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II. Problems of Conventional Soil Testing Practice

II. Problems of Conventional Soil Testing Practice

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red relict soil ( 2 6 . 2 mg exchangeable K )

A gray brown luvisol ( 2 3 . 8 rng exchangeable K )






4th cut




4th cut

FIG. 2. Differences in the decrease in K conconcentration in the soil solution and in the yield

depressions of ryegrass in two different soils.

problematic. If strong solutions are used for extraction, both the effectively as

well as the potentially available fractions will be obtained together (for example,

20 mg of K per 100 g of soil). It is possible that up to 80% of this amount is

effectively available. But even if the effectively available portion is only 20%,

this level is not without importance for the K uptake rate of the plant.

Therefore, it is reasonable to expect from soil analysis that the ionic concentration in the soil solution should be measured, as the soil solution is the nutrient

solution of the plant under natural conditions. There are several methods of

obtaining the soil solution, as described by Briggs and McCall (1904), Van Zyl

( 1916), Lipmann ( 1918), Northrup ( 1918), Parker ( 1921) , von Wrangell ( 1930),

Magistad et al. (1945), and Adam and Winsor (1973). Being very timeconsuming, these methods are not suitable for routine investigations. Moreover,

the ionic concentration in the soil solution is only a “momentary value.” It remains unknown how this value changes in the course of the vegetation period.

Yet this is a highly important factor for the nutrient uptake of the plant.

An example is given in Fig. 2. This figure shows the differences in the

decrease in the K concentration in the soil solution and in the depressions in yield

of ryegrass in two different soils during the vegetation period. Although the

contents of exchangeable K are almost equal, the K concentration in the soil

solution decreases more rapidly in the red relict soil than in the gray-brown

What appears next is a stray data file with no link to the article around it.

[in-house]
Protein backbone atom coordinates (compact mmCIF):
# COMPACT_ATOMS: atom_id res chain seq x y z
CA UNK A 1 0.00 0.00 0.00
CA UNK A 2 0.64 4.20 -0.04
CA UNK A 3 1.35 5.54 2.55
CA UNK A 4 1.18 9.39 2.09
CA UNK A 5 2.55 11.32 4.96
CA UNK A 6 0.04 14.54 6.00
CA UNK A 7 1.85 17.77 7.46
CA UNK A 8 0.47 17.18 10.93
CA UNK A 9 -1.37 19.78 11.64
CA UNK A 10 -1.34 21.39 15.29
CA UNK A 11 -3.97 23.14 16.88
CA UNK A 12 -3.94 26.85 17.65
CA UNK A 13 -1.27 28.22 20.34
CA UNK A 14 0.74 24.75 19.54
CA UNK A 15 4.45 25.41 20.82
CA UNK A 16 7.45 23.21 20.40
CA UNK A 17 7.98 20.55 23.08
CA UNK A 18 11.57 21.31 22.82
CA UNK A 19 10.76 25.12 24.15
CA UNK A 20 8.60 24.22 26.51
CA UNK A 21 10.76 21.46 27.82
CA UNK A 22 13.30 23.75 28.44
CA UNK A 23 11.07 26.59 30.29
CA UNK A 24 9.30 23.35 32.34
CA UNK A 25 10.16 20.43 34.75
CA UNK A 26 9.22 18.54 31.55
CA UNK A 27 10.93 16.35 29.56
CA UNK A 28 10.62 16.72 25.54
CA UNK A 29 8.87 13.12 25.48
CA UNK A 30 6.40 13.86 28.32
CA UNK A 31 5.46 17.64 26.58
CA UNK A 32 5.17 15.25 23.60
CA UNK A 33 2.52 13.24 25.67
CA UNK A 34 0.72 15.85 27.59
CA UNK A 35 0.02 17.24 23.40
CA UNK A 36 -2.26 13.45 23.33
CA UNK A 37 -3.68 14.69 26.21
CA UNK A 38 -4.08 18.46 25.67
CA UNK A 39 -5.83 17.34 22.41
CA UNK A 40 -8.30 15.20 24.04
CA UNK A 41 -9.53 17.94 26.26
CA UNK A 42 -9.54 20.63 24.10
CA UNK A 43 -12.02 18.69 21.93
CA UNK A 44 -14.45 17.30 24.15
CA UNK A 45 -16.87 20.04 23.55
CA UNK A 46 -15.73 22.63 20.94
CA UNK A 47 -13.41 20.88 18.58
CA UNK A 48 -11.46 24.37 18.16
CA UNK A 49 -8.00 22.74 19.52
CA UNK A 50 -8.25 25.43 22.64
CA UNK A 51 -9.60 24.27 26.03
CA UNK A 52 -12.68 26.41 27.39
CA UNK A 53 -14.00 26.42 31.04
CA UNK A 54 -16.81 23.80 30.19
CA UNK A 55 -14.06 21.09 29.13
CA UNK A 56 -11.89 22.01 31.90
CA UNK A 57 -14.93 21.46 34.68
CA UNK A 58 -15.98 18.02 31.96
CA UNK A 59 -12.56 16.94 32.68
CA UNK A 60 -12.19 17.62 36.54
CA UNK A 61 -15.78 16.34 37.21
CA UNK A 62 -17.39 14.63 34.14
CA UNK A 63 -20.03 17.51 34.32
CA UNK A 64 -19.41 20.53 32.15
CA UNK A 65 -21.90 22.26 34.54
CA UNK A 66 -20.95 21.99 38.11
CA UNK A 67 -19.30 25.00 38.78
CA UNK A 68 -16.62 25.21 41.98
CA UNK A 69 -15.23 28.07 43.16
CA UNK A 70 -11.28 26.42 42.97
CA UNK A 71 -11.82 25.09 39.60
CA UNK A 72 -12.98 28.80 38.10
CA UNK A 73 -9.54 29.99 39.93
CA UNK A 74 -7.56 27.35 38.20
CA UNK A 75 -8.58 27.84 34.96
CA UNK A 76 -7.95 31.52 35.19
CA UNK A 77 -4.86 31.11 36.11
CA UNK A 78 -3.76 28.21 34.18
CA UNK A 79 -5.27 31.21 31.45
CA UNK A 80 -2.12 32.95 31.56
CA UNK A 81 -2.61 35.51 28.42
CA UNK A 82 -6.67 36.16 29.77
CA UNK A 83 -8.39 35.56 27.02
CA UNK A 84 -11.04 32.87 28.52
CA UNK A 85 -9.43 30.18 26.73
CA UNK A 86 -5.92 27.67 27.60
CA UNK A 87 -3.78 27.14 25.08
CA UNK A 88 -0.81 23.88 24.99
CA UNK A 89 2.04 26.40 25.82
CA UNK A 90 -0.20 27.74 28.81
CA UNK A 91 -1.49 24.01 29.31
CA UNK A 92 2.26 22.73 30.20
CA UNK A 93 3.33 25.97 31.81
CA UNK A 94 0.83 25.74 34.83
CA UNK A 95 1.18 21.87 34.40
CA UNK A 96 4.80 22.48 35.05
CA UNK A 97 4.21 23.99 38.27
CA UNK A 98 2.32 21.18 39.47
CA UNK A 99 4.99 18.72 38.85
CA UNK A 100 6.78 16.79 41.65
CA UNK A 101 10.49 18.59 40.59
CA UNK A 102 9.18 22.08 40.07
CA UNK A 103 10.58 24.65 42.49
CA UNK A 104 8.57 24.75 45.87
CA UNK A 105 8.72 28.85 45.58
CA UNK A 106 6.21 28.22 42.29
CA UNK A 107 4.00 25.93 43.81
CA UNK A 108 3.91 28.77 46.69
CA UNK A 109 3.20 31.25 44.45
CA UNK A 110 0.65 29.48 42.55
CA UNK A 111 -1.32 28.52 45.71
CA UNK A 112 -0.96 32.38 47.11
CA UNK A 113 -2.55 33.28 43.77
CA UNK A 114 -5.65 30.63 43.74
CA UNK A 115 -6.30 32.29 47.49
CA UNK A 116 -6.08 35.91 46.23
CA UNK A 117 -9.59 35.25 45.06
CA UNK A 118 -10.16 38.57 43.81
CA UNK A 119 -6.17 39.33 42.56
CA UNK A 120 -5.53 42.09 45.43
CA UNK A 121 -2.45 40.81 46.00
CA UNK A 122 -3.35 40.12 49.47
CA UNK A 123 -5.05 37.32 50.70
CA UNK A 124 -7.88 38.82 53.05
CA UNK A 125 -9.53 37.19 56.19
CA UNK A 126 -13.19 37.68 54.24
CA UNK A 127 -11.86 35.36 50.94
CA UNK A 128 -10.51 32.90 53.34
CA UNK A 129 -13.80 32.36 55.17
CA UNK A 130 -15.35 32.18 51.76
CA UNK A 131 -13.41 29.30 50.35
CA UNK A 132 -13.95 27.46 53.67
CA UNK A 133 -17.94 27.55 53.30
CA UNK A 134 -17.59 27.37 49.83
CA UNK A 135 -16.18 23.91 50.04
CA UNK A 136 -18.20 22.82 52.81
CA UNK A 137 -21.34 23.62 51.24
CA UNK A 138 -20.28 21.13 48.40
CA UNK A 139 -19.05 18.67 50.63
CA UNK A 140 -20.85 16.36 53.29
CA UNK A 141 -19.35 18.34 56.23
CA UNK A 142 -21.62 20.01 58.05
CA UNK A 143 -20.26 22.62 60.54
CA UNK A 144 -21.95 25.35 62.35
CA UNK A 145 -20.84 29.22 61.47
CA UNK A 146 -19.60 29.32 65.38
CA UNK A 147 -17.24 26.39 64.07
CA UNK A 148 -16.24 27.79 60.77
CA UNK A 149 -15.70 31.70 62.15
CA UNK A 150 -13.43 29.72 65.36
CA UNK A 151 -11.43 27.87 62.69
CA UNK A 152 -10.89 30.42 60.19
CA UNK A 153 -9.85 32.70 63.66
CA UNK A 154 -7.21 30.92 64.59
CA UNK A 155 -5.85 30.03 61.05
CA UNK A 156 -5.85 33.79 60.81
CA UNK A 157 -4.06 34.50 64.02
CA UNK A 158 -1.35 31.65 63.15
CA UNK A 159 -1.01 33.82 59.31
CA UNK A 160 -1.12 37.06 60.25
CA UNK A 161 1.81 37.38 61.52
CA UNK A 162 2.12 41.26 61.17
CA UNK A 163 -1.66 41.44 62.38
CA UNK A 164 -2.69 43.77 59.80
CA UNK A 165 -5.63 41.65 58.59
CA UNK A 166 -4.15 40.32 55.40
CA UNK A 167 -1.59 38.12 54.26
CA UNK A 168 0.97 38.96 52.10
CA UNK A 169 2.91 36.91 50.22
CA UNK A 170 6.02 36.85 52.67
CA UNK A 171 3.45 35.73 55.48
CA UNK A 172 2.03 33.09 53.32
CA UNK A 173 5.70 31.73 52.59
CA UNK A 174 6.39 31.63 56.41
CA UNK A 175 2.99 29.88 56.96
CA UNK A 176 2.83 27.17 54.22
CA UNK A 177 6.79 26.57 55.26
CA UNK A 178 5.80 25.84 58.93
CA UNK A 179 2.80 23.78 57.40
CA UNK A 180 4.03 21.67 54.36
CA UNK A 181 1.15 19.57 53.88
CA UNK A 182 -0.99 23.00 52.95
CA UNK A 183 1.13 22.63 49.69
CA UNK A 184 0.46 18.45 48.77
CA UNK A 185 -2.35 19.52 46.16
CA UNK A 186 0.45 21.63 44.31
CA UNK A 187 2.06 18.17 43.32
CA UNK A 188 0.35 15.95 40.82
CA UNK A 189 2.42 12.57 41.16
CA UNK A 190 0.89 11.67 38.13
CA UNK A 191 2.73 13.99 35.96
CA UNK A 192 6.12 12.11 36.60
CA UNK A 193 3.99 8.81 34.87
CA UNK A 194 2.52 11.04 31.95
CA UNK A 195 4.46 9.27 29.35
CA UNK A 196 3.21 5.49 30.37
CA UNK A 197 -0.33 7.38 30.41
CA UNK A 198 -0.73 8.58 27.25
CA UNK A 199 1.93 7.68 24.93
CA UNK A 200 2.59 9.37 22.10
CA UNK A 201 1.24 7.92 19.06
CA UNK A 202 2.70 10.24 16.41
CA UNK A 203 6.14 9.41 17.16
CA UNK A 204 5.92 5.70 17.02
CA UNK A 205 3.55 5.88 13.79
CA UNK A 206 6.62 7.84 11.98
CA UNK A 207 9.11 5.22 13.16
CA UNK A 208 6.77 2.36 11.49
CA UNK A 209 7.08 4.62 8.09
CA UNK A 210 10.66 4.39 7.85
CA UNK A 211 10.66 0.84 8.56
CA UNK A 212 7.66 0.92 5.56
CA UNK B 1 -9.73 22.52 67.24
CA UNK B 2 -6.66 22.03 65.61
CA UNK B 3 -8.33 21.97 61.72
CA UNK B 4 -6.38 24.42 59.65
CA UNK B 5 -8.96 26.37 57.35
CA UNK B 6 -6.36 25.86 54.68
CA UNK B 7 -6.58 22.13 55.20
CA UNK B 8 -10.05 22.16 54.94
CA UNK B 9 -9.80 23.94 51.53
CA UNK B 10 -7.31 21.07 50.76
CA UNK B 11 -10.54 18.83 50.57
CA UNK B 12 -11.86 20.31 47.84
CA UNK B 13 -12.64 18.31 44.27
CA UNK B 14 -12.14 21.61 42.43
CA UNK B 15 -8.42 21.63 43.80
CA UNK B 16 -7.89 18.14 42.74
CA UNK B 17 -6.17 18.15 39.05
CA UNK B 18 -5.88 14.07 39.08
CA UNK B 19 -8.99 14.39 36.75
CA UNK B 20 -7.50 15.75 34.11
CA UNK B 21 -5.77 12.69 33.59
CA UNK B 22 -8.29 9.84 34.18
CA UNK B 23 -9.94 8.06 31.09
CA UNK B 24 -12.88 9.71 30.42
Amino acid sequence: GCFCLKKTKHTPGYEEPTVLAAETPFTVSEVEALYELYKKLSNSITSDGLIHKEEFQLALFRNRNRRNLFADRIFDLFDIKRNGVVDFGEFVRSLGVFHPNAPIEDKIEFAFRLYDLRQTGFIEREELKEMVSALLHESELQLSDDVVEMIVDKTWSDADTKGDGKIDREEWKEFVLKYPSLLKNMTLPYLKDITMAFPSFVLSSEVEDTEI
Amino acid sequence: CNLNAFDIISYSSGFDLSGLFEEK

luvisol. This can be ascribed to the different mineral composition of the clay

fractions. The clay minerals of the red relict soil belong to the kaolinitic group

and have a low capacity to release K into the soil solution, whereas the illitic clay

minerals of the gray-brown luvisol are capable of keeping the K concentration in

the soil solution relatively stable up to a certain level. For this soil the yield



depression rate is consequently very slow. The contents of exchangeable K

alone, therefore, cannot indicate the expected change in the K concentration in

the soil solution during the vegetation period.

It is even more difficult to determine the amount of K fertilizer that has to be

applied in order to raise the K concentration in the soil solution by a determined

value (for example, from 0.2 to 1.O me/l). Figure 3 shows clearly the considerable differences in the increase in the K concentration in the soil solution of the

various soils at equal K fertilizer levels, although the contents of exchangeable K

were practically the same (9-10.5 mg per 100 g). The contents of exchangeable

K are consequently not sufficient information for calculating the K fertilizer


Figure 3 furthermore shows that the K fertilizer requirements can be very

different even at comparable clay contents (1 9-2 1%) and almost equal K concentrations (0.2-0.3 me/l) in the soil solution, if the mineral composition of the clay

fraction is different.

In agricultural practice, soil analysis should therefore provide the following


(1) What is the nutrient concentration in the soil solution, or what is the

effectively available amount of nutrients in the soil?

(2) Which of the changes of these effectively available amounts in the course

of the vegetation period are due to nutrient removal, leaching, weathering, etc.?

(3) What is the amount of nutrients to be applied to the soil in order to raise

the effectively available amount to the required value (fertilizer requirement)?

It will be the objective of this paper to explain how the requirements specified

above can be achieved.

111. Electro-ultrafiltration


1. Dialysis, Ultrafiltration, and Electrodialysis

To provide information on the processes taking place in electro-ultrafiltration,

the component processes, which have been actually known for a long time, will

first be described.

A century ago, dialysis had already been used for the separation of ions from

colloids (for example, clay minerals). This method is based on the principle of

diffusion along a concentration gradient through a semipermeable membrane.


humic 'On'


red relict soil ( 19 % clay)





gray brown luvisol(21% cloy)











gray brown luvisol (3174 clay)

pH: 6.5









alluvial soil (38 7" clay)








K fertilizatian (kglha)

FIG. 3. Relationship between the K Concentration in rhe soil solution and the amounts of K

fertilizer of soils with equal contents of exchangeable K (9-10 mg per 100 g of soil)

The process is very slow, but it can be accelerated by increasing the surface of